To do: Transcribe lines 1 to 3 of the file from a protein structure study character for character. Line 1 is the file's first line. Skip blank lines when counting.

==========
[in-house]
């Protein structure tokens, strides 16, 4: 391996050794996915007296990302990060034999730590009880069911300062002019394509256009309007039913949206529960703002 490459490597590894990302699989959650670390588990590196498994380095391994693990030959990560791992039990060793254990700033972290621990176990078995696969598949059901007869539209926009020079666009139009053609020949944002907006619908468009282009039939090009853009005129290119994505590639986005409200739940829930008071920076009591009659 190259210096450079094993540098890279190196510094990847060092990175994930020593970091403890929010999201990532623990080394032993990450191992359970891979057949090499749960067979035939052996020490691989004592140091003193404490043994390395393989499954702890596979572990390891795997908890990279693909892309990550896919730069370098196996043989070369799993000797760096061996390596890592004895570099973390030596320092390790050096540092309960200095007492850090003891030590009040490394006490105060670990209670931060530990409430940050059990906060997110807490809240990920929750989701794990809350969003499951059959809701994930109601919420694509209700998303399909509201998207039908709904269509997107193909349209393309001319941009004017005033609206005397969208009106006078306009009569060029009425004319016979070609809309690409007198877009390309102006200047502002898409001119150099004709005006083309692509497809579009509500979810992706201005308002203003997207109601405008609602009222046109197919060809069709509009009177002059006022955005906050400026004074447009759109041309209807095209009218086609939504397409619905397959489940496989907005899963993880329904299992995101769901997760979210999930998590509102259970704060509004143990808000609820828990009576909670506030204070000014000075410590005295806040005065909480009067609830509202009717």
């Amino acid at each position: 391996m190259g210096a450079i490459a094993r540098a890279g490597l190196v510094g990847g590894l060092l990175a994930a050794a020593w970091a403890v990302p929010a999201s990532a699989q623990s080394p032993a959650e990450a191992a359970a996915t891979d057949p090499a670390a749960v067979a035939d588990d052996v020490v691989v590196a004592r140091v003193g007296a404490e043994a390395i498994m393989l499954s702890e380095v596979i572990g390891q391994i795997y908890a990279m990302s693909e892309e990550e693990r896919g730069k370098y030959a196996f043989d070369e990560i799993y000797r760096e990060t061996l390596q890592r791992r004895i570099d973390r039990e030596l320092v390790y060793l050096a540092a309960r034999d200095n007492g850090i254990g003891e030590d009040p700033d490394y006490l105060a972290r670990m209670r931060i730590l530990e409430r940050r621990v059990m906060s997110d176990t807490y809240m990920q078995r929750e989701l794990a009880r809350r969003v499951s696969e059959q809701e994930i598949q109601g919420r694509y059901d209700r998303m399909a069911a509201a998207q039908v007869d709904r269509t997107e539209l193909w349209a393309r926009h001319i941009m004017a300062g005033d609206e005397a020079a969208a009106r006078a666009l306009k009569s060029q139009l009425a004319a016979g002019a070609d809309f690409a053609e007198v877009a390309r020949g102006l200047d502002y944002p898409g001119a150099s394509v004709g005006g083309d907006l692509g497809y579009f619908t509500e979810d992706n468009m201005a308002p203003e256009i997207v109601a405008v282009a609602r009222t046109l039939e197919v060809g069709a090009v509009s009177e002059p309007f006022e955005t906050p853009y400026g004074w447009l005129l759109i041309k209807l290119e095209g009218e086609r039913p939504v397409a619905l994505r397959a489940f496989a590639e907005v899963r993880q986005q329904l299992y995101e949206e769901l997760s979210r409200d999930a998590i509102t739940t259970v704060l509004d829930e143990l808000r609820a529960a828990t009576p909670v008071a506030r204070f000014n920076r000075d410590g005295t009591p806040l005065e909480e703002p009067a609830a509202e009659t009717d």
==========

[in-house]
């Protein structure tokens, strides 16, 4: 391996050794996915007296990302990060034999730590009880069911300062002019394509256009309007039913949206529960703002 490459490597590894990302699989959650670390588990590196498994380095391994693990030959990560791992039990060793254990700033972290621990176990078995696969598949059901007869539209926009020079666009139009053609020949944002907006619908468009282009039939090009853009005129290119994505590639986005409200739940829930008071920076009591009659 190259210096450079094993540098890279190196510094990847060092990175994930020593970091403890929010999201990532623990080394032993990450191992359970891979057949090499749960067979035939052996020490691989004592140091003193404490043994390395393989499954702890596979572990390891795997908890990279693909892309990550896919730069370098196996043989070369799993000797760096061996390596890592004895570099973390030596320092390790050096540092309960200095007492850090003891030590009040490394006490105060670990209670931060530990409430940050059990906060997110807490809240990920929750989701794990809350969003499951059959809701994930109601919420694509209700998303399909509201998207039908709904269509997107193909349209393309001319941009004017005033609206005397969208009106006078306009009569060029009425004319016979070609809309690409007198877009390309102006200047502002898409001119150099004709005006083309692509497809579009509500979810992706201005308002203003997207109601405008609602009222046109197919060809069709509009009177002059006022955005906050400026004074447009759109041309209807095209009218086609939504397409619905397959489940496989907005899963993880329904299992995101769901997760979210999930998590509102259970704060509004143990808000609820828990009576909670506030204070000014000075410590005295806040005065909480009067609830509202009717």
């Amino acid at each position: 391996m190259g210096a450079i490459a094993r540098a890279g490597l190196v510094g990847g590894l060092l990175a994930a050794a020593w970091a403890v990302p929010a999201s990532a699989q623990s080394p032993a959650e990450a191992a359970a996915t891979d057949p090499a670390a749960v067979a035939d588990d052996v020490v691989v590196a004592r140091v003193g007296a404490e043994a390395i498994m393989l499954s702890e380095v596979i572990g390891q391994i795997y908890a990279m990302s693909e892309e990550e693990r896919g730069k370098y030959a196996f043989d070369e990560i799993y000797r760096e990060t061996l390596q890592r791992r004895i570099d973390r039990e030596l320092v390790y060793l050096a540092a309960r034999d200095n007492g850090i254990g003891e030590d009040p700033d490394y006490l105060a972290r670990m209670r931060i730590l530990e409430r940050r621990v059990m906060s997110d176990t807490y809240m990920q078995r929750e989701l794990a009880r809350r969003v499951s696969e059959q809701e994930i598949q109601g919420r694509y059901d209700r998303m399909a069911a509201a998207q039908v007869d709904r269509t997107e539209l193909w349209a393309r926009h001319i941009m004017a300062g005033d609206e005397a020079a969208a009106r006078a666009l306009k009569s060029q139009l009425a004319a016979g002019a070609d809309f690409a053609e007198v877009a390309r020949g102006l200047d502002y944002p898409g001119a150099s394509v004709g005006g083309d907006l692509g497809y579009f619908t509500e979810d992706n468009m201005a308002p203003e256009i997207v109601a405008v282009a609602r009222t046109l039939e197919v060809g069709a090009v509009s009177e002059p309007f006022e955005t906050p853009y400026g004074w447009l005129l759109i041309k209807l290119e095209g009218e086609r039913p939504v397409a619905l994505r397959a489940f496989a590639e907005v899963r993880q986005q329904l299992y995101e949206e769901l997760s979210r409200d999930a998590i509102t739940t259970v704060l509004d829930e143990l808000r609820a529960a828990t009576p909670v008071a506030r204070f000014n920076r000075d410590g005295t009591p806040l005065e909480e703002p009067a609830a509202e009659t009717d």